During August, 1840, preliminary meetings were held in Iowa City by those interested in the organization of a Presbyterian Church. On September 12, 1840, commissioners from the Presbytery of Schuyler met here and effected the organization of this church. Reverends Launcelot G. Bell, Leonard Freely, and Michael Hummer, the latter from Rock Island, Illinois, composed the commission. Thirteen people were enrolled as members. John McConnell was chosen ruling elder and Dioadate Holt, deacon, the only name on record to hold that office until many decades later.
Until a permanent location was secured, services apparently were held in various places: the Choate schoolhouse on Market Street just west of the English Lutheran Church, in Berry’s School house at College and Clinton Streets, the Mechanics Academy on the east side of City Park, occasionally in the barroom of Butler’s “State House” on Washington and Clinton Streets, and in the Legislative Chamber of the new Capitol Building.
In 1844, the congregation decided to build a permanent house of worship. Chauncey Swan gave the lot (although that was later disputed and the church forced to find money to secure it), located at the corner of Market and Clinton Streets (“Old Brick”). By September 7, the building was so advanced that services began to be held in the basement. The building was of brick, 42 by 75 feet, with a Grecian portico.
In 1849, elders were ordained and installed as the session of the church.
In the early years of the church, the first building was destroyed by fire and the second sustained severe wind damage when a magnificent steeple was blown off. By the late 1960s and early 1970s, much discussion was had regarding whether or not to renovate the existing building or relocate the church from its original downtown location to a new location on Rochester. Maintenance of the century-old building had become an issue, as had lack of parking. The decision to move to the new location divided the congregation, not only in regards to the move but also in regards to whether to work to preserve “Old Brick” or not.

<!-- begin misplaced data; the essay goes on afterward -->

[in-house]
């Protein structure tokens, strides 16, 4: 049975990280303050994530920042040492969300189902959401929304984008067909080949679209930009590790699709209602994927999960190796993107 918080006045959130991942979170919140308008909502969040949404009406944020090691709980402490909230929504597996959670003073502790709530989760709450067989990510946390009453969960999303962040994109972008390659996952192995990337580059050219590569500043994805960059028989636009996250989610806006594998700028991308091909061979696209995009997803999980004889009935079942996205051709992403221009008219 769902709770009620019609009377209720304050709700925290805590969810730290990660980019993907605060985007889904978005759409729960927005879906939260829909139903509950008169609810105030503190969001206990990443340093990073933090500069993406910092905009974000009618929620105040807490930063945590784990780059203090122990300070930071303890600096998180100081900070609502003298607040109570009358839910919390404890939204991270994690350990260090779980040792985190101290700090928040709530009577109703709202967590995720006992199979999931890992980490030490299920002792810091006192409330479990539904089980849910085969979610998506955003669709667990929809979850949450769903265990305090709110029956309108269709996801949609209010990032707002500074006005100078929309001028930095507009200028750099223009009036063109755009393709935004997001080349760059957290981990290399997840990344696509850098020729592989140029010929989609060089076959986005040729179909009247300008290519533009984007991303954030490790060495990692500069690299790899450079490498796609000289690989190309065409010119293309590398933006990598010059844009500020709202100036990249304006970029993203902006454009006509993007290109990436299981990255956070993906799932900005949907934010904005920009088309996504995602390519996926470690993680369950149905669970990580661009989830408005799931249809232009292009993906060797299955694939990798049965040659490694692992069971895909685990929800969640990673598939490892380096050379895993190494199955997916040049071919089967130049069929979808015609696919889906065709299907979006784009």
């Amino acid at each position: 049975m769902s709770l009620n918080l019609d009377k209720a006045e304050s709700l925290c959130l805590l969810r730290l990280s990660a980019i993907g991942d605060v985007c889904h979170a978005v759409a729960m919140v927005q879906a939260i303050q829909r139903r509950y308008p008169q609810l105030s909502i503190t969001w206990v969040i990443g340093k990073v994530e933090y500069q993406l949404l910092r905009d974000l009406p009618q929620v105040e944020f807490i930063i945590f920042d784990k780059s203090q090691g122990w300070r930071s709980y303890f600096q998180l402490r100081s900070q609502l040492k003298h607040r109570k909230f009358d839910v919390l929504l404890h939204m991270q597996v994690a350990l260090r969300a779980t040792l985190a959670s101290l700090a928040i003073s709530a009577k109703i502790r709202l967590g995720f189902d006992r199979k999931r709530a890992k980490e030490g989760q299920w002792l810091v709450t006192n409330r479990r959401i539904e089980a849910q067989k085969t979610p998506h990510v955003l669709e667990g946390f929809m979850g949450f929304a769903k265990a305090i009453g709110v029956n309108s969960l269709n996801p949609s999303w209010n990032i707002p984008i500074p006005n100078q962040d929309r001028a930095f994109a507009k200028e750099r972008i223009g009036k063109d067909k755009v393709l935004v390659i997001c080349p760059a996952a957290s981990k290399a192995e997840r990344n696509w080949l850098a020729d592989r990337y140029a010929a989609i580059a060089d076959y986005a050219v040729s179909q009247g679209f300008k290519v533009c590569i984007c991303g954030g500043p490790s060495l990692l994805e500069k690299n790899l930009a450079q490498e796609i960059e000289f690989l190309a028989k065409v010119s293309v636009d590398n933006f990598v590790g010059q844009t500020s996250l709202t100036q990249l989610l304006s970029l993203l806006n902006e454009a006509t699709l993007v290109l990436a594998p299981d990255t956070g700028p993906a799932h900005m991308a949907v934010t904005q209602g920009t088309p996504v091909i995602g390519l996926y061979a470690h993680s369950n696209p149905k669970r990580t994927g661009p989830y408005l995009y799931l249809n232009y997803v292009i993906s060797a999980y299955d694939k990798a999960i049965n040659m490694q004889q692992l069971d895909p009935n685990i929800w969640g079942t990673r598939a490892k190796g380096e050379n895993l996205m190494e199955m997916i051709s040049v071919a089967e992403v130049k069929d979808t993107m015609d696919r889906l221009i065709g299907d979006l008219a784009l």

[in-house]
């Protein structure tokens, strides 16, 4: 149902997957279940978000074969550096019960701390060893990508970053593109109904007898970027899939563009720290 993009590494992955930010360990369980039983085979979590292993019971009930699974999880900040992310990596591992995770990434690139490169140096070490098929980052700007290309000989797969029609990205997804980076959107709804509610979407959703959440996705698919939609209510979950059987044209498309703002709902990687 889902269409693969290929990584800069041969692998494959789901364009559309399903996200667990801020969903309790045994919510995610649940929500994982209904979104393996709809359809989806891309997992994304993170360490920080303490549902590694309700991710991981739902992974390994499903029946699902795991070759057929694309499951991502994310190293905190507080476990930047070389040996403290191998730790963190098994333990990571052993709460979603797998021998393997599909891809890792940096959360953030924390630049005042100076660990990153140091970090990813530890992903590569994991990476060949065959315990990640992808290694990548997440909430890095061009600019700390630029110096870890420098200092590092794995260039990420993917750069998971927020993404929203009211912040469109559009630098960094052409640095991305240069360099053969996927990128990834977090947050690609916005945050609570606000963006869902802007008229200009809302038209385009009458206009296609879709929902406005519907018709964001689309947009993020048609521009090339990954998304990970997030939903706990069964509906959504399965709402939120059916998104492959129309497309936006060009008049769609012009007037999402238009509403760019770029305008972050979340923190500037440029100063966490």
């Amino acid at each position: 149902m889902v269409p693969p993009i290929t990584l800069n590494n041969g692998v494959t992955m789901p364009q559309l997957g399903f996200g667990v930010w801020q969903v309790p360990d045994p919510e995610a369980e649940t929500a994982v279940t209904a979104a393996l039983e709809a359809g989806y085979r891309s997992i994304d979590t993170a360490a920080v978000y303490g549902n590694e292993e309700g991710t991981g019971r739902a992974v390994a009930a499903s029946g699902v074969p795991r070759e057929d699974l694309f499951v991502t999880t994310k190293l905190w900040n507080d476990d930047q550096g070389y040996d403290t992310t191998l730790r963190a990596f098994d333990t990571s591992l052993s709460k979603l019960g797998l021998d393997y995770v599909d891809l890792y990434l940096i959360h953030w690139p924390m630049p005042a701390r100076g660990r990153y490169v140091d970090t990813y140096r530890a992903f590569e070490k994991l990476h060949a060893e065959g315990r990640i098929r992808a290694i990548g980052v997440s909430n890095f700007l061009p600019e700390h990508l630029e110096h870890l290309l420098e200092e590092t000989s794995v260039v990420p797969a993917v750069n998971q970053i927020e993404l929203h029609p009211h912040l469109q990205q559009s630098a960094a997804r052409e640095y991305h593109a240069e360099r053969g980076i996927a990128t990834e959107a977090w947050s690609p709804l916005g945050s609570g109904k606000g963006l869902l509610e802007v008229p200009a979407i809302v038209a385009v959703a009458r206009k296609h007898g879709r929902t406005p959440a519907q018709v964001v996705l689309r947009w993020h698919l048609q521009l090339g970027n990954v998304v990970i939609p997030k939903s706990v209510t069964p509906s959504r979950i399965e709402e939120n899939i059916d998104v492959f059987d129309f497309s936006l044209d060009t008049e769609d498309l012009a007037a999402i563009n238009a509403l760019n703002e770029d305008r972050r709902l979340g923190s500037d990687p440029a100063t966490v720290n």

In 1975, the 1856 cornerstone from the old church was moved and relaid at the left of the entrance of the new building. The 1975 cornerstone was laid to the right of the entrance. In addition to managing the sale or preservation of various church furniture and items, recommendations were made regarding memorial designations. The following were made: Ryerson Fellowship Hall, Coover Lounge, and the Willis Educational Wing. Additionally, the stained glass medallions, the lectern, the communion table, and more items were removed from Old Brick and installed in the new building.
In 1977, the new Phelps organ was dedicated. Designed specifically for First Presbyterian Church, it was constructed and installed by Lawrence Phelps, an internationally recognized authority who had built and installed pipe organs in many diverse locations.
Also in 1977, an agreement was finally reached between First Presbyterian Church and Old Brick Associates, an organization created to preserve Old Brick. It is now used for many community functions and non-profit activities. The University of Iowa Board of Regents holds the exclusive right to repurchase the property should Old Brick Associates be dissolved or go into bankruptcy.